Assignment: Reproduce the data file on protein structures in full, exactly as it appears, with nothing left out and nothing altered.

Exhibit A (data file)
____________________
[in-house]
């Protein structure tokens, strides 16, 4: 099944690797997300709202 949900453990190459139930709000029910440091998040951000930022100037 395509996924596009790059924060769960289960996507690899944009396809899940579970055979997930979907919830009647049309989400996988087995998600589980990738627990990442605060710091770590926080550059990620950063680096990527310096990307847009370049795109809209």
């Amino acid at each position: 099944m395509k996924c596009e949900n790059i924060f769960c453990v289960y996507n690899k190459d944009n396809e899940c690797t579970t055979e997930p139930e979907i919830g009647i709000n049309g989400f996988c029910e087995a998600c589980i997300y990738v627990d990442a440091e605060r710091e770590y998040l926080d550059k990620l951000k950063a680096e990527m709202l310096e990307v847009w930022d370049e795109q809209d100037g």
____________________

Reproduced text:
[in-house]
């Protein structure tokens, strides 16, 4: 099944690797997300709202 949900453990190459139930709000029910440091998040951000930022100037 395509996924596009790059924060769960289960996507690899944009396809899940579970055979997930979907919830009647049309989400996988087995998600589980990738627990990442605060710091770590926080550059990620950063680096990527310096990307847009370049795109809209």
């Amino acid at each position: 099944m395509k996924c596009e949900n790059i924060f769960c453990v289960y996507n690899k190459d944009n396809e899940c690797t579970t055979e997930p139930e979907i919830g009647i709000n049309g989400f996988c029910e087995a998600c589980i997300y990738v627990d990442a440091e605060r710091e770590y998040l926080d550059k990620l951000k950063a680096e990527m709202l310096e990307v847009w930022d370049e795109q809209d100037g």